Albright v. Boston Scientific - One Hand Tied Behind Their Back

Jane Akre
|
January 1, 1970

Readers of Mesh News Desk have seen this before.

A law firm spends millions of dollars preparing a case for trial. Expert witnesses are deposed and paid, usually $500 an hour to review documents in preparation for trial. Lawyers travel around the world to take depositions of witnesses, scientists, experts, life planners, consultants. A normal life is put aside as the legal team laser focuses on trial preparation.

And then the day comes- anything can happen. And usually does.

A collective sign was heard as the case of Albright v. Boston Scientific ended with the first jury decision for the defendant in transvaginal mesh litigation held in state court in Woburn, Mass. A half dozen cases against C.R. Bard and Ethicon in different courts have, so far, generally ended with a favorable jury award for the mesh-injured woman.

Not this time.

Eleven of the 13 jurors agreed that the Pinnacle Mesh Kit implanted in Albright was not defective and neither were the instructions to the end user, the doctor.

Fidelma Fitzpatrick is the lawyer who prepared the case for her client Diane Albright. After two weeks it went to the jury Monday, July 28, 2014.

Fitzpatrick says what was critical in this case was what was not allowed to be presented as what was.

First Fitzpatrick tells Mesh News Desk, 'It was a privilege to represent Ms. Albright, to give her a voice."

So what was missing from the case? For starters the Albright team was not allowed to present the critical evidence of the FDA 522 letters. In 2011 the agency ordered 33 mesh manufacturers to conduct post-approval monitoring of women implanted with pelvic mesh. Post approval monitoring is allowed under FDA regulation 522. (here is a background story).

The 522 inquiry would have shown that the FDA had concerns about the high number of adverse event reports coming into the FDA.

Second- Material Data Safety Sheet - Remember the MSDS in the Cisson Bard case? The instructions that accompanied the raw resin supplied to C.R. Bard by plastics supplier Philllips Sumika? It specified that under no circumstances were implantable medical devices to be made from that raw material. While skeptics saw the warning as a CYA move Bard went to extraordinary lengths to create a dummy company so Phillips Sumika would not know that creating implantable mesh was to be created from the Marlex plastic resin.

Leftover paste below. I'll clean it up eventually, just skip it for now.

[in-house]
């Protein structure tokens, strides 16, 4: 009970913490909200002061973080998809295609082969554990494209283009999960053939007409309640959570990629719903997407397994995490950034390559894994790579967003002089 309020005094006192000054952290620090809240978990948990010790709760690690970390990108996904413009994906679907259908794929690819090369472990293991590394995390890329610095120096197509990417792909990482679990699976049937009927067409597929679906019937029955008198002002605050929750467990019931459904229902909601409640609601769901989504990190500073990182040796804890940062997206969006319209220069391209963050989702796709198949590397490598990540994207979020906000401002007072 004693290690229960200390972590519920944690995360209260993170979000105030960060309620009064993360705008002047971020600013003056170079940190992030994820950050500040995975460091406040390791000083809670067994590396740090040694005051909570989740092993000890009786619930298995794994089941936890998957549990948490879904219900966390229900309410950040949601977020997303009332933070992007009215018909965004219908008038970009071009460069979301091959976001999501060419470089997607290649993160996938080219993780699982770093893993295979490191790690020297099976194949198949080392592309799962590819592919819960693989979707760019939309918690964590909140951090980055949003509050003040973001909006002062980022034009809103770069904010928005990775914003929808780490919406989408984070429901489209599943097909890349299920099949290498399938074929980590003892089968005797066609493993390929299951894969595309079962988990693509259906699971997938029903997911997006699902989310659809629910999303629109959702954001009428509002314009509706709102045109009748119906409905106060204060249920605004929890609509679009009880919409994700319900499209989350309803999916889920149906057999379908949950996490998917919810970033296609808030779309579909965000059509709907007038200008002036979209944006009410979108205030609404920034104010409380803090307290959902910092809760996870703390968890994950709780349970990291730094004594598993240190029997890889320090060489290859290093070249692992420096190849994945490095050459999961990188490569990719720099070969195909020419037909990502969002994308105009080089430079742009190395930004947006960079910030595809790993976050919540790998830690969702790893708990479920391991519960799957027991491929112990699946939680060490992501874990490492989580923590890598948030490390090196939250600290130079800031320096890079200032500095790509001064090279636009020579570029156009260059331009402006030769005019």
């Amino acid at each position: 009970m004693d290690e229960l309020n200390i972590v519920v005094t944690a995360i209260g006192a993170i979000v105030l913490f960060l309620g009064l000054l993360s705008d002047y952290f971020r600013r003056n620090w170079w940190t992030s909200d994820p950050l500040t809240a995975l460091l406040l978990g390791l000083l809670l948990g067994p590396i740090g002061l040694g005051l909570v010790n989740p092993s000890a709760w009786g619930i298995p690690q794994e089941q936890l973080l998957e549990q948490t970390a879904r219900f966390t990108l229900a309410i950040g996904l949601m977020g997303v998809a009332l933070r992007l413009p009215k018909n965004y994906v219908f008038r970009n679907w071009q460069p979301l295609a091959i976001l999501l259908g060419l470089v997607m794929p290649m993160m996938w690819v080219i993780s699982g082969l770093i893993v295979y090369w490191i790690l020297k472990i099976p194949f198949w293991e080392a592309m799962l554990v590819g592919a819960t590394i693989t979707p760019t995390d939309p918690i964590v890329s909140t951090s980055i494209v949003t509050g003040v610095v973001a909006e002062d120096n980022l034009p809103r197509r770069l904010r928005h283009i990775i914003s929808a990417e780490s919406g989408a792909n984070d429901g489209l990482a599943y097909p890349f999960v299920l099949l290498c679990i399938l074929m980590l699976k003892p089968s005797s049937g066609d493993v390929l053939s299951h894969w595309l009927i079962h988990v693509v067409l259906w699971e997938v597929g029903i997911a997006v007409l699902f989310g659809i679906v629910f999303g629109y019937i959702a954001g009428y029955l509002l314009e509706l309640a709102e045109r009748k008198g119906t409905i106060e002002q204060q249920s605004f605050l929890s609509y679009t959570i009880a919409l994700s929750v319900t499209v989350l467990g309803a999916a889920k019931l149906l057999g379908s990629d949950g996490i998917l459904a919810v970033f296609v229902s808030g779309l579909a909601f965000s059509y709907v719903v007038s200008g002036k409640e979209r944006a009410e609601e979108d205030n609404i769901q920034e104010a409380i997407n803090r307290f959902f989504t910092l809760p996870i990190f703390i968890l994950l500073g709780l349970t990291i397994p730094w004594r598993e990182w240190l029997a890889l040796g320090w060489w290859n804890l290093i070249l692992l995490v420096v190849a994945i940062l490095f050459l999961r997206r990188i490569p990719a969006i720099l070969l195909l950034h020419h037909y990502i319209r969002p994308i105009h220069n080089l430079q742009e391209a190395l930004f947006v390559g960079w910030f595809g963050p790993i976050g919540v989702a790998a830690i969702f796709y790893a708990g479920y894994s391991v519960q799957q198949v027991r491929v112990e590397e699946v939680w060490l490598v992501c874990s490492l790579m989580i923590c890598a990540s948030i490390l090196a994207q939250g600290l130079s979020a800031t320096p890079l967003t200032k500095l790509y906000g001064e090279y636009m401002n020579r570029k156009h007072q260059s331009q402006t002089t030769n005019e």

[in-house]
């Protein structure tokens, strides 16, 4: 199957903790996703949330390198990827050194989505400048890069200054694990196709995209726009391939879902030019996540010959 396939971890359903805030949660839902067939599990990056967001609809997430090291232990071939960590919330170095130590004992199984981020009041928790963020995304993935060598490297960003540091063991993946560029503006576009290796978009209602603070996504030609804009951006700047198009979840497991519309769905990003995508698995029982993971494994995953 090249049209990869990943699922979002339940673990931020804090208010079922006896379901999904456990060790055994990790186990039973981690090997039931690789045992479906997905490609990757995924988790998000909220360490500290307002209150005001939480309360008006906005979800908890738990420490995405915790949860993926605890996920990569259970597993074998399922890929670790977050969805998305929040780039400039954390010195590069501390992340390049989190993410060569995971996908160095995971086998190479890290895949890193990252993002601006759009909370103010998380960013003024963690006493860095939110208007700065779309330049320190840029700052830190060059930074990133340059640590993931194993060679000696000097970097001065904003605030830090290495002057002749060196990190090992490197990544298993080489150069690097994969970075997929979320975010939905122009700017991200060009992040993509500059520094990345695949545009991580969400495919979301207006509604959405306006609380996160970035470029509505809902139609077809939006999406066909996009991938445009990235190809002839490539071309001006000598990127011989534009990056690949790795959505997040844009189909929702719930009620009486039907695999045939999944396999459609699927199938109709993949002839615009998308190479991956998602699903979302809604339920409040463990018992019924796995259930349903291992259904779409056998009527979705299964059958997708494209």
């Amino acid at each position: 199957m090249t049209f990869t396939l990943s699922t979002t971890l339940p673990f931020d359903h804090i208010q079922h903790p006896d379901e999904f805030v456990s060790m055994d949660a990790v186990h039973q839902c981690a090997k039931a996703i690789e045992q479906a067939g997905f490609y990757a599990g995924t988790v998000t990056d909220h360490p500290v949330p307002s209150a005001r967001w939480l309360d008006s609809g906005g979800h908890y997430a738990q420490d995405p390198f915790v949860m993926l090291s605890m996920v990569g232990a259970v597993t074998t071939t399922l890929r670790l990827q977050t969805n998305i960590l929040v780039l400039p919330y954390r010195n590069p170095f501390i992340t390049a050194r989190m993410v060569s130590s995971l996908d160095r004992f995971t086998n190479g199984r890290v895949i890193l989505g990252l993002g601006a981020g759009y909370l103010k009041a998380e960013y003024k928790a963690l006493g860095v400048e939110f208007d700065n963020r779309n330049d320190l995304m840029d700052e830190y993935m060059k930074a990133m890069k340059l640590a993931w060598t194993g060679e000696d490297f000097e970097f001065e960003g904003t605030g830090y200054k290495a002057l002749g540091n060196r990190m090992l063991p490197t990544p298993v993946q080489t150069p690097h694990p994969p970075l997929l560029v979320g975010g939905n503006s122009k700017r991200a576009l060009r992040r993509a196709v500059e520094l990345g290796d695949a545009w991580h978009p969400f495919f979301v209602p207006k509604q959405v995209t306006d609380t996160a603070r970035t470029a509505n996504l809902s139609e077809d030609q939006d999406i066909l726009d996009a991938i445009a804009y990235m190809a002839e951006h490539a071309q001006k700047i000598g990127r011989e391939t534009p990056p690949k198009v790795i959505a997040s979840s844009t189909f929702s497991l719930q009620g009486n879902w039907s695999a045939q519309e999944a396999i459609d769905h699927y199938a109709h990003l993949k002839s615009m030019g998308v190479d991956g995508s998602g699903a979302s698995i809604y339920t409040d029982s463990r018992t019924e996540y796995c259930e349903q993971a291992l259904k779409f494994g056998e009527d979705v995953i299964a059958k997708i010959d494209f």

In this case the Material Data Safety Sheet, with the same instructions, was not allowed to be shown to the 13 jurors, according to Superior Court Judge Diane M. Kottmyer.

The approval of the polypropylene mesh that went into the Pinnacle through the FDA's fast-track process was allowed in "spirit" only says Fitzpatrick. In doing so, it essentially eliminated the argument that safety and efficacy of the mesh was not assured by the FDA. "It became difficult to explain the breadth and extensiveness for women" she said.

Also the time period the jurors were allowed to consider was 2009 and before. In that year Boston Scientific sold the Pinnacle device to the implanting hospital, Mary Rutan Hospital in Bellefontaine, Ohio.

Much has happened since 2009 including the July 2011 FDA safety alert that mesh complications are "not rare" and that mesh implant may have more risk than benefit.

The Pinnacle Mesh Kit was voluntarily removed from the market on May 10, 2011. Boston Scientific sent an “URGENT MEDICAL DEVICE RECALL-IMMEDIATE ACTION REQUIRED” letter to all affected customers concerning its Class 2 recall for the Pinnacle Pelvic Floor Repair Kit because "the device may exhibit low tensile strength between the needle and suture and led to needle detachment during mesh leg placement.”

Would that not show a concern the product was defective?

Boston Scientific argued the recall was a business decision and not evidence of a lack of safety. Meanwhile the judge allowed the defendant to present evidence that polypropylene is used in the pelvic floor and that it is considered the standard of care while the plaintiffs' argued the Pinnacle was not the standard of care to be used near delicate pelvic organ tissues.